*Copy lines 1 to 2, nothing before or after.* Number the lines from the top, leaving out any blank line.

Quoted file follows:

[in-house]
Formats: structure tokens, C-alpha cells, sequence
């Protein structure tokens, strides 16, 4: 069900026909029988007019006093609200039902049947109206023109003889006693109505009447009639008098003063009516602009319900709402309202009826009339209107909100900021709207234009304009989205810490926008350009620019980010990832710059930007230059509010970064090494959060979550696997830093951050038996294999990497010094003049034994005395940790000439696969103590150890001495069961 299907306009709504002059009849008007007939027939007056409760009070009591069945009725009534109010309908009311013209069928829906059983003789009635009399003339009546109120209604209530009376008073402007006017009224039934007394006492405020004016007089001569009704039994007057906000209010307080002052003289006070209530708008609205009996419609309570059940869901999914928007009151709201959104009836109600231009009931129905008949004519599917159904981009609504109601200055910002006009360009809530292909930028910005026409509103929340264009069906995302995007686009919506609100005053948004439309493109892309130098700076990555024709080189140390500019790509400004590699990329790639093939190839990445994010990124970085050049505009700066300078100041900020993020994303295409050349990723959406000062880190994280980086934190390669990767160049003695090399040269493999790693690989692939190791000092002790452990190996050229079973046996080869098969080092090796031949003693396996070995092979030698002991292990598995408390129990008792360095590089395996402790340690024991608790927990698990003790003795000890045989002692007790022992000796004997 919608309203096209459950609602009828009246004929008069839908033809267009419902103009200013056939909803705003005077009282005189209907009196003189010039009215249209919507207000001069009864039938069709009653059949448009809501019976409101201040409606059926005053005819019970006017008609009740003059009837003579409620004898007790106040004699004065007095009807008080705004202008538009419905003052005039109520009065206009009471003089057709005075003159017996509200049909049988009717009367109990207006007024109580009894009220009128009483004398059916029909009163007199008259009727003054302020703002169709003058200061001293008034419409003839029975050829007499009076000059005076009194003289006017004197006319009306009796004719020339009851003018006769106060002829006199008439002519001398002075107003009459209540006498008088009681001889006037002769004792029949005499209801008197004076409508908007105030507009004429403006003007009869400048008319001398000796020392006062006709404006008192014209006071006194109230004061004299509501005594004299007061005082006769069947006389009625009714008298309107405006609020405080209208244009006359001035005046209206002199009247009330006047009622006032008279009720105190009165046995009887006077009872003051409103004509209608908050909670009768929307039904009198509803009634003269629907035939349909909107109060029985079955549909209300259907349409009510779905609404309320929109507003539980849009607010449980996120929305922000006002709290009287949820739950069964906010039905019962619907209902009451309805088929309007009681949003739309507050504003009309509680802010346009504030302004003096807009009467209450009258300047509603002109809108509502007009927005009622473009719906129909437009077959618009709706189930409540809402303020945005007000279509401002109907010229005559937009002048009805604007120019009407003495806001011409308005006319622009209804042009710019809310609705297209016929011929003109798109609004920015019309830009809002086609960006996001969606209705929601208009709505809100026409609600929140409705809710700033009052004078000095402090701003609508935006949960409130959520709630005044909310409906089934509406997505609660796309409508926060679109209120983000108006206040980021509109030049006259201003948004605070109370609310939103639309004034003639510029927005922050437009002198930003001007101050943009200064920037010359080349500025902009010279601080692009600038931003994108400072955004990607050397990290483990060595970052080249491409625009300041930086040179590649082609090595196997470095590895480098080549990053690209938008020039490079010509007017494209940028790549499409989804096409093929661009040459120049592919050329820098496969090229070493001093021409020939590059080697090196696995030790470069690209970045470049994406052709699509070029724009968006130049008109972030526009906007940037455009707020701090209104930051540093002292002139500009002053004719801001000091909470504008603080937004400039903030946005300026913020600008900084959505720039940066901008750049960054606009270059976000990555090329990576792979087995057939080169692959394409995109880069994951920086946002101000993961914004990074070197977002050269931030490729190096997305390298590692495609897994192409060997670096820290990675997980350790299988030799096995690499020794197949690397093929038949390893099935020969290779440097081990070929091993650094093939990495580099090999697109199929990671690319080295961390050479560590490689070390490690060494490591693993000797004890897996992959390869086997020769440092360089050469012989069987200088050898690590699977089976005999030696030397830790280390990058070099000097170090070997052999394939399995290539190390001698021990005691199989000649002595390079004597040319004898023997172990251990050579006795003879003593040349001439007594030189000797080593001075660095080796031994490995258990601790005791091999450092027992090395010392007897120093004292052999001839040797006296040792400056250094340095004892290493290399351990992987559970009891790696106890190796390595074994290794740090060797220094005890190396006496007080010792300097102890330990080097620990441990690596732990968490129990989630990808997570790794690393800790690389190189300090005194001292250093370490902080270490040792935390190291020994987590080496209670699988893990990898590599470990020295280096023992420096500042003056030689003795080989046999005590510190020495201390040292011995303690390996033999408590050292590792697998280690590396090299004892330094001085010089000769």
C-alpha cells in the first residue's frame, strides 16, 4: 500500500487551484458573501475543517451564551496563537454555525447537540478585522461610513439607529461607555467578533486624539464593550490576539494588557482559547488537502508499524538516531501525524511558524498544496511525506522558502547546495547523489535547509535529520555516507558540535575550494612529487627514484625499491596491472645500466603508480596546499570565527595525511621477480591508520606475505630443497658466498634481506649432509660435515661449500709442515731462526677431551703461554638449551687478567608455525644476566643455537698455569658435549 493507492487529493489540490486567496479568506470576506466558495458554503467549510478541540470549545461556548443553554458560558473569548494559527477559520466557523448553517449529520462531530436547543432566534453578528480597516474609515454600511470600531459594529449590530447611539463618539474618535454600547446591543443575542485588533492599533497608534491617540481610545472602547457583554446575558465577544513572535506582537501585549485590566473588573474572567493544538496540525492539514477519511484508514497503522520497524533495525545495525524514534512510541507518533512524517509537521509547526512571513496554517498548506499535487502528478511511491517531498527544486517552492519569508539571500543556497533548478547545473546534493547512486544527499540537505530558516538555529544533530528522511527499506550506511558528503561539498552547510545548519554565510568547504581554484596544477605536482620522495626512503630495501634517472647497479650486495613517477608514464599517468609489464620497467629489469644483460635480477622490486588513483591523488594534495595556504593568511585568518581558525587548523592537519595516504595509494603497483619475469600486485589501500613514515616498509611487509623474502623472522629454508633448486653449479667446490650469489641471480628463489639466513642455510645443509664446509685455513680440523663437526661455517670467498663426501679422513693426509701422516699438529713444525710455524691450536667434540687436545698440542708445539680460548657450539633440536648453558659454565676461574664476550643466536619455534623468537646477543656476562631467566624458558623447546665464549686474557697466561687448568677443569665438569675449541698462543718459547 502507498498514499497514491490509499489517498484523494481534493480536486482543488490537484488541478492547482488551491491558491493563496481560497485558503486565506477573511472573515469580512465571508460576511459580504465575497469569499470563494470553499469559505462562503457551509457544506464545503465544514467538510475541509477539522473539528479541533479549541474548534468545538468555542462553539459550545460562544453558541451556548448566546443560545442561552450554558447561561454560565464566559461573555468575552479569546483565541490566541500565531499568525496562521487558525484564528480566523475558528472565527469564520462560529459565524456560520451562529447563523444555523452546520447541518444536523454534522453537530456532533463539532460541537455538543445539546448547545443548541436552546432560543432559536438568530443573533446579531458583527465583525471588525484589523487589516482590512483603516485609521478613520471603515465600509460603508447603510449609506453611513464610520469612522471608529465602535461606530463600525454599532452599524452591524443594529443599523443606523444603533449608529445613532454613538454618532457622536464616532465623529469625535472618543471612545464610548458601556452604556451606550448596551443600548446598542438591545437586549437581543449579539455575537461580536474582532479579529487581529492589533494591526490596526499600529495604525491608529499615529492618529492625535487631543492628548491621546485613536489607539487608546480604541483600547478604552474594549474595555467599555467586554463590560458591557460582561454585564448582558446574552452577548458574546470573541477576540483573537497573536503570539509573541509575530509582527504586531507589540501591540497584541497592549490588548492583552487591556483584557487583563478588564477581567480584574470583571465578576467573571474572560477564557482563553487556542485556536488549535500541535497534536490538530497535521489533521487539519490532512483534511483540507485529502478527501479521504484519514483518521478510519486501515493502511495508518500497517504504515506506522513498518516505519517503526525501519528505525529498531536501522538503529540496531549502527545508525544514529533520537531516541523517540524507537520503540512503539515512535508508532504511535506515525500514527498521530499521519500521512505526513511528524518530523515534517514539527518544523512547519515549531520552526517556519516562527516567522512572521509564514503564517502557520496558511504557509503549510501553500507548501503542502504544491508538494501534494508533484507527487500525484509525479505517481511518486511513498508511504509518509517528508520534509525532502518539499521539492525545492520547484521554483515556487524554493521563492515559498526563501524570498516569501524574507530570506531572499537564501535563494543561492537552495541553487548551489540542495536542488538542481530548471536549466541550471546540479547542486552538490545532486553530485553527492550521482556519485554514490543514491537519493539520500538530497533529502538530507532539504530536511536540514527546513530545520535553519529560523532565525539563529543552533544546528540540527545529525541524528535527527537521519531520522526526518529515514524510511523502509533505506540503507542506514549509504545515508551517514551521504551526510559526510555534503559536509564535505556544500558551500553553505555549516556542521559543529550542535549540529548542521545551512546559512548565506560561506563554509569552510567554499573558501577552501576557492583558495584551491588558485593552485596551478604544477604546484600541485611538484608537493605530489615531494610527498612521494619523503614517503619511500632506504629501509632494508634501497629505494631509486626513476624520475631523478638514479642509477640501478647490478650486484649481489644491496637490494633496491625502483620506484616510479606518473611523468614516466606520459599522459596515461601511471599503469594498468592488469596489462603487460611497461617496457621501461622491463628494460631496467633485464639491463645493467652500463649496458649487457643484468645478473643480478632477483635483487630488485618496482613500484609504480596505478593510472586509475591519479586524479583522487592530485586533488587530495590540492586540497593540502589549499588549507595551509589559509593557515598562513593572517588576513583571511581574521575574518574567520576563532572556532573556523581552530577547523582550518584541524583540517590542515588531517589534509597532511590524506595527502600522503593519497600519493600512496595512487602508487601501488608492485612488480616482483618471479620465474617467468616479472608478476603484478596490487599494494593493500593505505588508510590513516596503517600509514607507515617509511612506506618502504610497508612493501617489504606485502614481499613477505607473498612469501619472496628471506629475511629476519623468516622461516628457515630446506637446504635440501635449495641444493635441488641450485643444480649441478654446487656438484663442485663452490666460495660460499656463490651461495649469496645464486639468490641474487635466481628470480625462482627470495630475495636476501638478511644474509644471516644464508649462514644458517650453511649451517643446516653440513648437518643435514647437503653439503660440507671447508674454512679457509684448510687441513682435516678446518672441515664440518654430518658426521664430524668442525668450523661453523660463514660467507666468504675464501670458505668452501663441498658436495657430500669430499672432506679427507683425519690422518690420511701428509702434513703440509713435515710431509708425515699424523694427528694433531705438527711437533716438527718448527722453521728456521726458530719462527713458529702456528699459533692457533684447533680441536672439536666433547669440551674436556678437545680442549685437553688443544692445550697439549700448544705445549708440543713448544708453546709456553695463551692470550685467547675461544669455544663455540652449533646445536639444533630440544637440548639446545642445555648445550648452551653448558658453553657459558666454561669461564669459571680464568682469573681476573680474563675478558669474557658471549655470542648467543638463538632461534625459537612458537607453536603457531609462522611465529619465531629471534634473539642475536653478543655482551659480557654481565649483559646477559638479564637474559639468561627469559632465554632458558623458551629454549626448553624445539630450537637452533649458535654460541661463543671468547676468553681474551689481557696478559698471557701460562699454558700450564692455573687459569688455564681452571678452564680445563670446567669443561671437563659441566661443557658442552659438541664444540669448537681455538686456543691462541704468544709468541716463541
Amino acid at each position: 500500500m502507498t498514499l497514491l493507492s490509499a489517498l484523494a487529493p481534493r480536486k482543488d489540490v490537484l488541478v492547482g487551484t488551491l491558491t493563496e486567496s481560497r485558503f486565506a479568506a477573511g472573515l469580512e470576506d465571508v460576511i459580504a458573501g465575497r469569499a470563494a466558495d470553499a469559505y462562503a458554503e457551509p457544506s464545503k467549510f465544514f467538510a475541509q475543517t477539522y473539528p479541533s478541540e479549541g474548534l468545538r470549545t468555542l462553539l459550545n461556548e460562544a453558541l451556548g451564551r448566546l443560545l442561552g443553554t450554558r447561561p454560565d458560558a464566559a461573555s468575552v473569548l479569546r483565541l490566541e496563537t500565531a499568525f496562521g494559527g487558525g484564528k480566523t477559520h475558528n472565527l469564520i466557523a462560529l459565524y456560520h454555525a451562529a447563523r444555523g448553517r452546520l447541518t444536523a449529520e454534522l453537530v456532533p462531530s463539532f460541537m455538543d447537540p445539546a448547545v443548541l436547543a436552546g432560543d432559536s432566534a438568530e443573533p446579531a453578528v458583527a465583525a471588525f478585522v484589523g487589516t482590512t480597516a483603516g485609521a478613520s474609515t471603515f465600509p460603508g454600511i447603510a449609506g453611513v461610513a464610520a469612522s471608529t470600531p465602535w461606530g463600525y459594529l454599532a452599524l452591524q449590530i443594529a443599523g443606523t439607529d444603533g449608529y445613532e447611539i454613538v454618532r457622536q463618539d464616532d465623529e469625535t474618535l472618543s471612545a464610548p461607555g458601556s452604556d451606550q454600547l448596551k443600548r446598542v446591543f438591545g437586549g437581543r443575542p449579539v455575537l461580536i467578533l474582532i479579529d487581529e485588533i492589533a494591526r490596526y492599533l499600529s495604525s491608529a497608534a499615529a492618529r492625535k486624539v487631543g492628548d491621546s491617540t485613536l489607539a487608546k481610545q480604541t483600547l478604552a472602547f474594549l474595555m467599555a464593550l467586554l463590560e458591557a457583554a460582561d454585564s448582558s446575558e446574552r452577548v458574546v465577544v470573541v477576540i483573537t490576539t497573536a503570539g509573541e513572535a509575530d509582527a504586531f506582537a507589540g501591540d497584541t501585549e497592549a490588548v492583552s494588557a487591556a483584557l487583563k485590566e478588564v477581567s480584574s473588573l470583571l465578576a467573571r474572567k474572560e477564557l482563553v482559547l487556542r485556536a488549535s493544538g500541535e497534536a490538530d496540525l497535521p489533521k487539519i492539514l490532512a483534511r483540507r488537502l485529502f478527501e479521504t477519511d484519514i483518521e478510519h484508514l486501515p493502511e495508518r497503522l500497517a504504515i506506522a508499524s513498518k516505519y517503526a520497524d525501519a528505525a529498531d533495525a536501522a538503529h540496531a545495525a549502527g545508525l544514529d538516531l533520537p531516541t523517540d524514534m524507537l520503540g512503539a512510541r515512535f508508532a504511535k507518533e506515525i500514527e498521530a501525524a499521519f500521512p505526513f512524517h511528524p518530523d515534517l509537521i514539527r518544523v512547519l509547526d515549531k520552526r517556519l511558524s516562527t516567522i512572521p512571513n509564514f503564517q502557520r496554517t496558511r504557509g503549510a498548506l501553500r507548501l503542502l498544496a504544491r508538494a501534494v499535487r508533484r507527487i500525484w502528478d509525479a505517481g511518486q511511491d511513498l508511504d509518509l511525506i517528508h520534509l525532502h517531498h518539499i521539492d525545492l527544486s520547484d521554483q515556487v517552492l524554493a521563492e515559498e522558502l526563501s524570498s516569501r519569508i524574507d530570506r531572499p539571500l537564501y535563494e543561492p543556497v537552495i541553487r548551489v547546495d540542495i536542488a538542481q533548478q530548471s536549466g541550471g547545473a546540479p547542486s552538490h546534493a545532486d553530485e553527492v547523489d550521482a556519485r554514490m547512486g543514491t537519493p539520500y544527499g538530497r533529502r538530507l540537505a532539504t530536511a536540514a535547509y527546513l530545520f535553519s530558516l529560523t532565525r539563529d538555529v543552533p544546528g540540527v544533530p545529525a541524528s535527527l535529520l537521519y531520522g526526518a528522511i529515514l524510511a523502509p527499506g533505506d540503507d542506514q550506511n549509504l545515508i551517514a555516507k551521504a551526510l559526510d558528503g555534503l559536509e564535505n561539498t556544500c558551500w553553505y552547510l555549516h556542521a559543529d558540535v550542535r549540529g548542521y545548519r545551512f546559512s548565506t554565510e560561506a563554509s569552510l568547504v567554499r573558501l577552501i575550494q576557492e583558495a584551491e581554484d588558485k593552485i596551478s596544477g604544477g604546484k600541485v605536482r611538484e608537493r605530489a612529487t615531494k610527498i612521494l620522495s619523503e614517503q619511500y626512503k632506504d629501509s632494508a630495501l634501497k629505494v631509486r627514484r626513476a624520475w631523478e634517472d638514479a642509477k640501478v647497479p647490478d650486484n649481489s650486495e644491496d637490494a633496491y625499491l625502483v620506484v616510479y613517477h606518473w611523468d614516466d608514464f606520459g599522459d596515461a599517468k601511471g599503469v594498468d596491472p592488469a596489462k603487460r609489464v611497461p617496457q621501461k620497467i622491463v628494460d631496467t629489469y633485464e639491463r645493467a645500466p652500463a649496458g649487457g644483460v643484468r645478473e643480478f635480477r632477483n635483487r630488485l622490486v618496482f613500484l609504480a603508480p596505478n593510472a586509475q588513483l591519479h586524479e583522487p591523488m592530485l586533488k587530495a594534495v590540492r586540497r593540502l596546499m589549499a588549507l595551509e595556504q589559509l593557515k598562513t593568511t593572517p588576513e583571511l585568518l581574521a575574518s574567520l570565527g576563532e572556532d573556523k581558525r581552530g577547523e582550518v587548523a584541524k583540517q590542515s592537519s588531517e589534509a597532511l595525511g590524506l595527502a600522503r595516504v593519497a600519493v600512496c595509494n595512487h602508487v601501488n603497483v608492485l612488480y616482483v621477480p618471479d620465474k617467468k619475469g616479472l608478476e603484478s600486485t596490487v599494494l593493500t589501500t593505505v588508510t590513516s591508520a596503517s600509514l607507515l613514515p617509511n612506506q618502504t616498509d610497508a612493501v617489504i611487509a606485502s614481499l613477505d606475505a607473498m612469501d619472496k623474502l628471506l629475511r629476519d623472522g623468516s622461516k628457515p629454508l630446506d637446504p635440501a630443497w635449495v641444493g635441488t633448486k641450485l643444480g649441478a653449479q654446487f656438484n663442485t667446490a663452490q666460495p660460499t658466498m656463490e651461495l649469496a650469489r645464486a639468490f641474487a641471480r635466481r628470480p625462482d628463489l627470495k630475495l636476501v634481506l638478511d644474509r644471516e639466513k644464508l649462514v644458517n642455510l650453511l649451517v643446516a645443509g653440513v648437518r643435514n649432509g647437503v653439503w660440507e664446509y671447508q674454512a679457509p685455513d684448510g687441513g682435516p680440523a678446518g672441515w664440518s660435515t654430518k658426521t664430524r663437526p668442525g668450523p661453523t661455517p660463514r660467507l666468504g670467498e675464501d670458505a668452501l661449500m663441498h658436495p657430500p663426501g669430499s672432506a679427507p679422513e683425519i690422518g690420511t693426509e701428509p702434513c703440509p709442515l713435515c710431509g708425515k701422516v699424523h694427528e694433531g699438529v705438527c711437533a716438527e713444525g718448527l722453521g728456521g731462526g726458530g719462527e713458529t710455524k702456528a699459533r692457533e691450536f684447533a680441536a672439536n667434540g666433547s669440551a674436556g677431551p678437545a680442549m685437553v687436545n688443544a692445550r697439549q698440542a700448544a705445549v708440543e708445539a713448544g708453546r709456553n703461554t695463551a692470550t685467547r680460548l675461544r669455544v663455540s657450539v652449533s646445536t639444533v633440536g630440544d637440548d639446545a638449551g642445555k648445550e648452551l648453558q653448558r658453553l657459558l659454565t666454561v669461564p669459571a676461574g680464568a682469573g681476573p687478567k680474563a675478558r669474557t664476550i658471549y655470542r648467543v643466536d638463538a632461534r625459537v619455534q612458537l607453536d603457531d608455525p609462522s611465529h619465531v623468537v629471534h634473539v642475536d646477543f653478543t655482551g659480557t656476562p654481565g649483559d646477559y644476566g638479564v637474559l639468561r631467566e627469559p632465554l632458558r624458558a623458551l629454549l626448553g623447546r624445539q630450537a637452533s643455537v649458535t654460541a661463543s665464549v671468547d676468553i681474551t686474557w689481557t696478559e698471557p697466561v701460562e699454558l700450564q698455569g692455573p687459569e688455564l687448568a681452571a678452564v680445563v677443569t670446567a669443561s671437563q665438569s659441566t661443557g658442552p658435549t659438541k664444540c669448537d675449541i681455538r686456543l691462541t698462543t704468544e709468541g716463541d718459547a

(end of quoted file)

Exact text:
[in-house]
Formats: structure tokens, C-alpha cells, sequence